German government further strengthens the GPTO – and what’s in it for you

Hogan Lovells

Hogan Lovells

[co author: Niels Gierse]

Despite the popularity of the European Patent Office (EPO), the German government has devoted significant resources to German Patent and Trademark Office (GPTO). Answering to a request from members of the German Parliament, the German government commits to further increase spending in the future.

A perfect excuse for us to look at why, despite the perceived dominance of the EPO, the GPTO is still a viable option. And why it just might be the right choice for your next patent application if you expect litigation in Germany.

To many applicants seeking protection for their innovation in Europe, the EPO is the first choice that comes to mind. The EPO allows applicants to file a single application and obtain a bundle of patents for each member state including highly relevant countries like Germany, UK, the Netherlands, and France.
At the same time, the member states of the EPO maintain their respective national patent offices, in Germany it is the GPTO, which grants German patents.

GPTO services in high demand and hiring more expertise

Answering to a request from members of parliament[1], the German government recently emphasized that it has been increasing resources for the GPTO over the last few years. The backbone of the GPTO and the main area of investment is its body of public servants. Public servants, e.g. those working as patent examiners, make the key decisions for applicants including granting, refusing or revoking a patent.
The government’s answer shows that the GPTO increased the number of Examiners by 27% in the last six years (from 1,413 in 2014 to 1,798 in 2020). Further, the German government commits to continue hiring even more Examiners in the future.
The answer from the German government also shows that the number of German patent applications, despite the strength of the EPO, has been increasing since 2016 and remains at a high level of above 46,000 per year. In 2019, the last year on record, 46,323 applications were filed.

A modern agency culling backlogs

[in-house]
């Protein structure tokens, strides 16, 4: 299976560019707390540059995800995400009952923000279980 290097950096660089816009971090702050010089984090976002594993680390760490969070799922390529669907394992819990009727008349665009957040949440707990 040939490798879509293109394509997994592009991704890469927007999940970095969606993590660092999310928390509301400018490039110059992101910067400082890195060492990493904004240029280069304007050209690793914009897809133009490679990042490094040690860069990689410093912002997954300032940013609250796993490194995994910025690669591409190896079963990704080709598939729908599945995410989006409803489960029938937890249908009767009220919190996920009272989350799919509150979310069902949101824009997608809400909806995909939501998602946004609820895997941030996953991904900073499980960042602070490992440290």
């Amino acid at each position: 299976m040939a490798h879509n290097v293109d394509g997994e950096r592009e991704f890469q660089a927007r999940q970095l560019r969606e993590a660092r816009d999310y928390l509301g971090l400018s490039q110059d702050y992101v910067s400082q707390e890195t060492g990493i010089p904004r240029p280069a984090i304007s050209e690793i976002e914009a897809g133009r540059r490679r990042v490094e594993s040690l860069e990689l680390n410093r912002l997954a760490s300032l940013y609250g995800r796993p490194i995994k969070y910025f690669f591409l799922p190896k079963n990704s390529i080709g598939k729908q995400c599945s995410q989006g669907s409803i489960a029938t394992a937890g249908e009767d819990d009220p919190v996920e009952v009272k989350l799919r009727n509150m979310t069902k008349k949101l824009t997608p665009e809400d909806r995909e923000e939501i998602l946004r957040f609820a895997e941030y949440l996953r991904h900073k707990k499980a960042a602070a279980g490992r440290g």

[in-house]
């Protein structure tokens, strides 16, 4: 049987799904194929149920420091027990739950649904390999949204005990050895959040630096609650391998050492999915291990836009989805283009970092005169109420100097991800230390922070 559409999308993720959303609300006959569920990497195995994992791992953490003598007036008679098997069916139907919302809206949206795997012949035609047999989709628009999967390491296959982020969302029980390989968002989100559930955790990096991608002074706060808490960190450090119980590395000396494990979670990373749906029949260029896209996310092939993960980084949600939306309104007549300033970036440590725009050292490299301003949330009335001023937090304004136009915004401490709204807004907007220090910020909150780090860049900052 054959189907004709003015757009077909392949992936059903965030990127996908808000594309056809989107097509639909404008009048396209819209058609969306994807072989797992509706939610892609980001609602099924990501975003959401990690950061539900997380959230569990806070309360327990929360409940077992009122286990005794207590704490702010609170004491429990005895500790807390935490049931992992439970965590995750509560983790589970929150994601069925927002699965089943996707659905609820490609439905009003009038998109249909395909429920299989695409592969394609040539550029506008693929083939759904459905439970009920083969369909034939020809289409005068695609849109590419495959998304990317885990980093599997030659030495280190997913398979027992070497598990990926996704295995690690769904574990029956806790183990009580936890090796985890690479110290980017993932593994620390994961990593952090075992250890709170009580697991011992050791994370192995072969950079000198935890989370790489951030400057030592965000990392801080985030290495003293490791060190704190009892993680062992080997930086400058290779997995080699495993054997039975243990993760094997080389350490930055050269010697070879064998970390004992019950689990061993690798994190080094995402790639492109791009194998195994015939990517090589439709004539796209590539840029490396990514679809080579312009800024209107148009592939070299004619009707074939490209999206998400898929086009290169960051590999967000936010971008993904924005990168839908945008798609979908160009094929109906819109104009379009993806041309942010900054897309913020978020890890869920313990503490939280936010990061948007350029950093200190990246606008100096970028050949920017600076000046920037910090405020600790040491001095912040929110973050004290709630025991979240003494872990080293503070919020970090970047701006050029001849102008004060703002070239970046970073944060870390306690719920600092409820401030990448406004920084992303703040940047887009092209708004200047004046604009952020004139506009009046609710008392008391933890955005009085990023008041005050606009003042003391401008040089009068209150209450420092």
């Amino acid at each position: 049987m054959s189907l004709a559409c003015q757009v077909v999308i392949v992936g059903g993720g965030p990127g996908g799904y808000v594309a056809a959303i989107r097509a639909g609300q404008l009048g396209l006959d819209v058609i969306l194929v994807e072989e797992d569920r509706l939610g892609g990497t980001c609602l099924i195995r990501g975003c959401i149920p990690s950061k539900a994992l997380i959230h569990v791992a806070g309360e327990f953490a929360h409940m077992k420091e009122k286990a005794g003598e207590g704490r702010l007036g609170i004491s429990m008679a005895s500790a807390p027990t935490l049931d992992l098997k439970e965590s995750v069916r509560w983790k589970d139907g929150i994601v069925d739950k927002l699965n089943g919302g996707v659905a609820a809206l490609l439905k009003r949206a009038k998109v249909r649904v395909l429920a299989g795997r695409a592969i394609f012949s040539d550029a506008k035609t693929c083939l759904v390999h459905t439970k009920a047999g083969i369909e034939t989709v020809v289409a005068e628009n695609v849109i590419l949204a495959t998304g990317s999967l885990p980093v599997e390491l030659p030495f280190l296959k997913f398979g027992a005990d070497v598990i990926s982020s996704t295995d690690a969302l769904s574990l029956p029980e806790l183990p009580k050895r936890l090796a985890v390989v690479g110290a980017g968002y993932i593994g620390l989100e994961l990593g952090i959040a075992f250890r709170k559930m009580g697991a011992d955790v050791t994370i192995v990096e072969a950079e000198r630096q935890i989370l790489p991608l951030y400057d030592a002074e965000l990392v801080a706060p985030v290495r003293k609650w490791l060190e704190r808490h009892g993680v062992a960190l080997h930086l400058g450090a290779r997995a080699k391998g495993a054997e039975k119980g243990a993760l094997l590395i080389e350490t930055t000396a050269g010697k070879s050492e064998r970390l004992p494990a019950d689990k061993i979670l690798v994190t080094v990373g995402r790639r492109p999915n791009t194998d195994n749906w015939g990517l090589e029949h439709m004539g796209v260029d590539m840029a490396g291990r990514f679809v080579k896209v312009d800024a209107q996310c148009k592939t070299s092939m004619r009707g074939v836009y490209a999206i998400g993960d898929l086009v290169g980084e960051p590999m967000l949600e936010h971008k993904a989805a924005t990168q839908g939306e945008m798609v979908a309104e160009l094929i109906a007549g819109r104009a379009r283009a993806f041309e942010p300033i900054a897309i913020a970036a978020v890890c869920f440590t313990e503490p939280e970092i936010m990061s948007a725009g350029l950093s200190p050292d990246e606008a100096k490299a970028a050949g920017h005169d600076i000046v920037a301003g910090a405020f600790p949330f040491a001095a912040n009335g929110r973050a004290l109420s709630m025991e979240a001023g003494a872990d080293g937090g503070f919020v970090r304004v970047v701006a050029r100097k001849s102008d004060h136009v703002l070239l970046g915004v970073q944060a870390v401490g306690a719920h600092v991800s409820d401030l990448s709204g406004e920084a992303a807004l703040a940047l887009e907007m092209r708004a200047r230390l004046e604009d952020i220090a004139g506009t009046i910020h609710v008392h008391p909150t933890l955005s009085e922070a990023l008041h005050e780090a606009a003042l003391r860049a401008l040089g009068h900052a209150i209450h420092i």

The GPTO prides itself in being the first German agency to have paperless filing, paperless file handling and pioneering agile working for the employees. According to the request, the average time from patent application to grant is 4.5 years, and the German government pledges to bring down this number down to 3 years in the future by continuing to hire additional Examiners. Just for comparison: The average time to grant at the EPO is 28 months (including the faster divisional applications) while cases can be pending for up to 7 years at the EPO.
The government also points out that the backlog is reducing from year to year: the ratio between decided applications compared to filed applications was improved from 80% to 87% between 2016 and 2019. In other words, in 2016, for 10 applications that went into the patent office only 8 applications were decided by grant or refusal. In 2019, the last year on record, this ratio was improved to almost 9 out of 10.

Cost-effective patent application route, English applications possible

From a distance, one might wonder why the GPTO is still popular with applicants despite the benefits of the European Patent System. There are several reasons, but cost-effectiveness might be a central aspect: For example, a search report on a patent may be obtained for as little as 400 €, only a fraction of the costs at the EPO.
Also, the GPTO allows filing of applications in English for searches during the priority year. Further, the GPTO is renowned for high quality prior art searches and thorough technical analysis.

Expecting litigation in Germany?

From a litigation standpoint, it’s important to understand that the legal standards of case law applied during the grant procedure are identical with the legal standard of nullity actions.
Appeals on decisions by the GPTO are handled by judges of the Federal Patent Court, i.e. the same people who preside over nullity actions. It’s also useful to know that that judges of the Federal Patent Court are traditionally recruited from the ranks of the GPTO.

Next steps

• Want all the details? Check out the pre-print of the answer by the German government (in German) here: [1]

• Are you expecting patent litigation in Germany with your upcoming applications? Reach out to us to discuss which patent office is the best choice for your situation.

[View source.]

DISCLAIMER: Because of the generality of this update, the information provided herein may not be applicable in all situations and should not be acted upon without specific legal advice based on particular situations.

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